Something to leave under the tree for that relative who can’t get enough of Ayn Rand, insistent that there are values to...

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HYPERCAPITALISM

THE MODERN ECONOMY, ITS VALUES, AND HOW TO CHANGE THEM

“Overeducated cartoonist” Gonick, the pen behind numerous cartoon guides to scientific and historical subjects (The Cartoon History of the Universe, etc.), returns with this look at the reigning economic system of the day.

Hypercapitalism, Kasser (Chair, Psychology/Knox Coll.; Lucy in the Mind of Lennon, 2013, etc.) writes in his accompanying text, is “a system that celebrates materialism, consumerism, and status.” It does so, he continues, at the expense of other values that could be more important, such as community, public education, environmental quality, and other like matters. Psychological studies indicate that those who fall under the spell of consumerist cultism care demonstrably less for such things as treating other people fairly and not ravaging the planet. That a psychologist and not an economist is writing about economic matters is telling, for the thrust of the argument is really one of values: not the price-setting values of supply and demand but instead those that determine whether one needs a gadget and whether by buying it he or she will improve someone else’s life. “The idea here,” writes Kasser, “is to be mindful of one’s values and act accordingly when buying things.” Of course, as an alarmed postindustrialist might say, if everyone were to act on such values, then the entire enterprise would collapse—which, the authors suggest, is the whole point, substituting an entrepreneurial spirit for saving the world for making a fortune. Those who are familiar with Gonick’s pleasingly Mad-influenced style will find no surprises in his straightforward presentation, and Kasser doesn’t deliver much news—indeed, his argument is reminiscent of the pop-cultural criticism of Vance Packard, Erich Fromm, and Alvin Toffler of decades past. Still, though it lacks the punch of a Piketty or a Stiglitz, it’s a timely counter to those who celebrate predatory economics as the best of all possible financial worlds.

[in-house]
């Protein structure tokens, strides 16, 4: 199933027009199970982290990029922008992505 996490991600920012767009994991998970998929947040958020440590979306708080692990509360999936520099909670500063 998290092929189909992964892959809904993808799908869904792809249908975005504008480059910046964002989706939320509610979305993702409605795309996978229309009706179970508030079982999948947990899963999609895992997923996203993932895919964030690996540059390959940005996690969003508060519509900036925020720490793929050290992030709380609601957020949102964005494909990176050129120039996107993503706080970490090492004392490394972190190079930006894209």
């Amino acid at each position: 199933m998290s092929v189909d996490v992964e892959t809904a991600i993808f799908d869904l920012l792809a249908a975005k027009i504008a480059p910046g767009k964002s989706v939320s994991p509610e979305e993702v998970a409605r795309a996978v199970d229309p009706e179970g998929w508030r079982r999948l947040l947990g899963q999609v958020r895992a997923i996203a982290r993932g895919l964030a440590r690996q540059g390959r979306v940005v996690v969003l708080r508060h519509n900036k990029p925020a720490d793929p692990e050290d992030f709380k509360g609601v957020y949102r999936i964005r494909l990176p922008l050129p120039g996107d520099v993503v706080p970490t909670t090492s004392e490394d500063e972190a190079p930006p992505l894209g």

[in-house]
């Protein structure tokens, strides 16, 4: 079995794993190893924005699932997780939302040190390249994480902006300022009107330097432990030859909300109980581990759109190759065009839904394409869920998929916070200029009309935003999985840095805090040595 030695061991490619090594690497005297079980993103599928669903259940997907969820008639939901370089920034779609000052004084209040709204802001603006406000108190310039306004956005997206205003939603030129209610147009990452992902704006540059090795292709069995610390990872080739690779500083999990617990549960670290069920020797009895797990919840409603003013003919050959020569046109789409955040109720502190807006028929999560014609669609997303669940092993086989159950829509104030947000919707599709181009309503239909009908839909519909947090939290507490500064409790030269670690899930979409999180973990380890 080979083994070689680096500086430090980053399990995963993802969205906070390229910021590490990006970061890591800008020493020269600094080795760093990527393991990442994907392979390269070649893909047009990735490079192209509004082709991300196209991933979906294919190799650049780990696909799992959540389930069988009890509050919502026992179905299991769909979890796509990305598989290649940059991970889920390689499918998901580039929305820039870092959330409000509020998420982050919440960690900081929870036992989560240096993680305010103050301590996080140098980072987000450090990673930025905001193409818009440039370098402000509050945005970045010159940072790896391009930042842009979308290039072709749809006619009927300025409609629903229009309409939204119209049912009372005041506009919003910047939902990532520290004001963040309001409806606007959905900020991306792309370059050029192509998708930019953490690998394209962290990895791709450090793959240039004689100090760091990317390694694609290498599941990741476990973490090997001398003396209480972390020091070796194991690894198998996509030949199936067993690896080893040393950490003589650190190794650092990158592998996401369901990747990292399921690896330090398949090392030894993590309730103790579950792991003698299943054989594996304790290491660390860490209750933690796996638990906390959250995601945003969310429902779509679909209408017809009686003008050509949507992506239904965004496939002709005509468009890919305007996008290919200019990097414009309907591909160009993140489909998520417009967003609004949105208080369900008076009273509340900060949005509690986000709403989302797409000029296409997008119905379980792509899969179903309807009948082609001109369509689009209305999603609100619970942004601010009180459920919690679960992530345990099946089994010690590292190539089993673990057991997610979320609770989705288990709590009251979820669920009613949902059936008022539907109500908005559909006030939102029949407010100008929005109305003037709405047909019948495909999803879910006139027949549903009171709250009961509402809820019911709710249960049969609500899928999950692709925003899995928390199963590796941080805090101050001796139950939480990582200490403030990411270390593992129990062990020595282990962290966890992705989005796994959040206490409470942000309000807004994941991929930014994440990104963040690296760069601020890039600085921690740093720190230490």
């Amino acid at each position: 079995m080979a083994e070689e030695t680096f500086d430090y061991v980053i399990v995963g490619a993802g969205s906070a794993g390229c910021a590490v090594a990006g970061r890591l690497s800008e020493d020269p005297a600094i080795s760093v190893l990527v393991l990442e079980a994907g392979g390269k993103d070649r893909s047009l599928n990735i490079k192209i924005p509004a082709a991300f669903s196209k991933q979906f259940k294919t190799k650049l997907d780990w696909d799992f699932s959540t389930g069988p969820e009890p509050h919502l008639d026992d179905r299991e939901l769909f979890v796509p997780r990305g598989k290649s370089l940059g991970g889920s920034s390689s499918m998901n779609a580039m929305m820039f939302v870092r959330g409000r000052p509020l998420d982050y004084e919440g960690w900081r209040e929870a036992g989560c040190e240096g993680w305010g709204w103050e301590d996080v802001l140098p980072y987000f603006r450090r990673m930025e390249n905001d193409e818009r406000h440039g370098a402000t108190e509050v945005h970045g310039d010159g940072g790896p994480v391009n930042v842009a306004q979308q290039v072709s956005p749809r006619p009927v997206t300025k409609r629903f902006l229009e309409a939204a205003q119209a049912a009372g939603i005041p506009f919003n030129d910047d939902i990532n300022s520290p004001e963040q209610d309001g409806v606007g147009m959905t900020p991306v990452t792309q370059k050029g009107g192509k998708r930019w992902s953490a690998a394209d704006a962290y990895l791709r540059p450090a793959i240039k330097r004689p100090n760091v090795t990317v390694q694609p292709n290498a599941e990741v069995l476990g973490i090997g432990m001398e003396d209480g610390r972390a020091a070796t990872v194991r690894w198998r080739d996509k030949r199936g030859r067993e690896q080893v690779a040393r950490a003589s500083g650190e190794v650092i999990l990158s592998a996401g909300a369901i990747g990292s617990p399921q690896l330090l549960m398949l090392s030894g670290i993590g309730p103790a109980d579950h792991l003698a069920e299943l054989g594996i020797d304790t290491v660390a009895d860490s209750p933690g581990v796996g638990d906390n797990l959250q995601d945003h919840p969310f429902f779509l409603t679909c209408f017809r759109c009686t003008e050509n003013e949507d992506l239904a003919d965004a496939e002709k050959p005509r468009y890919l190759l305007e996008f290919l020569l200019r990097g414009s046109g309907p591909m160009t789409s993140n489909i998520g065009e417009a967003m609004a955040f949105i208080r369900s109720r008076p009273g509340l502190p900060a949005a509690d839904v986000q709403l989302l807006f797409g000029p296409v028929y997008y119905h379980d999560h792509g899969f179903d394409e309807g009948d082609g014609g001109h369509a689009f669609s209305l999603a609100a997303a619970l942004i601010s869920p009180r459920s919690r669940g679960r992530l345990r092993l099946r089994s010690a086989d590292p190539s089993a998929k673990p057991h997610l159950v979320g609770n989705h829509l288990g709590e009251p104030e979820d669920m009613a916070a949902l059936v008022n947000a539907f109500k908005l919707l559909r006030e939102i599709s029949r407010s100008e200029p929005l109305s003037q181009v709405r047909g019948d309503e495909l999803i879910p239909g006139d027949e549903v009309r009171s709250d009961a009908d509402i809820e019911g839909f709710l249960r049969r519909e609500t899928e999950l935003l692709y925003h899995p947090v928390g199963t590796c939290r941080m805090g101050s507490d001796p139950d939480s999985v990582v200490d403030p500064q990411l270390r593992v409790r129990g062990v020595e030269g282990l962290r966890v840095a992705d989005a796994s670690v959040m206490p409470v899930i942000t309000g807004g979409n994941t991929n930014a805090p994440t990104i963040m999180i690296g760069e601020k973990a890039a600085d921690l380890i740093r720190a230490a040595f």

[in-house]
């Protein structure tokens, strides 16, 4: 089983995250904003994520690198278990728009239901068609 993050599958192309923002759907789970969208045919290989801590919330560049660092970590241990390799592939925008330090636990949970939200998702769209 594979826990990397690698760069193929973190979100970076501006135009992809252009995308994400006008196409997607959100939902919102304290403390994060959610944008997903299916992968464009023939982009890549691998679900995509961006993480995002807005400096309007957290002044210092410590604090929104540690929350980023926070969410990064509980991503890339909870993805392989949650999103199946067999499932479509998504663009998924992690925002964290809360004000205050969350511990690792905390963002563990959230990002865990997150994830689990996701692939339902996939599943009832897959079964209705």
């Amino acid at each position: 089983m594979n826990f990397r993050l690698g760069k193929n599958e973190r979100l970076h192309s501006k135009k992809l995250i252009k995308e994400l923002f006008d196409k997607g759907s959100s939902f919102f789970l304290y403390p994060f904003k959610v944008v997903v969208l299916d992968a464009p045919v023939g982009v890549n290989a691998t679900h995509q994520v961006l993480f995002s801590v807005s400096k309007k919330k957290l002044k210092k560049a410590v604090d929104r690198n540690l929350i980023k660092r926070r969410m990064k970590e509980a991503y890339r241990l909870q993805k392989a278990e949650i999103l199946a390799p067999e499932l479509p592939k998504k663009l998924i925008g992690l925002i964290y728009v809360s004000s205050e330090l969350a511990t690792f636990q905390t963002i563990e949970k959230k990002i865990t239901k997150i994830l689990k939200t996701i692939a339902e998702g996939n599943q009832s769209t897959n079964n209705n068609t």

Something to leave under the tree for that relative who can’t get enough of Ayn Rand, insistent that there are values to cherish other than selfishness.

Pub Date: Jan. 2, 2018

ISBN: 978-1-62097-282-3

Page Count: 224

Publisher: The New Press

Review Posted Online: Oct. 9, 2017

Kirkus Reviews Issue: Nov. 1, 2017

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A declaration worth hearing out in a time of growing inequality—and indignity.

ECONOMIC DIGNITY

Noted number cruncher Sperling delivers an economist’s rejoinder to life, liberty, and the pursuit of happiness.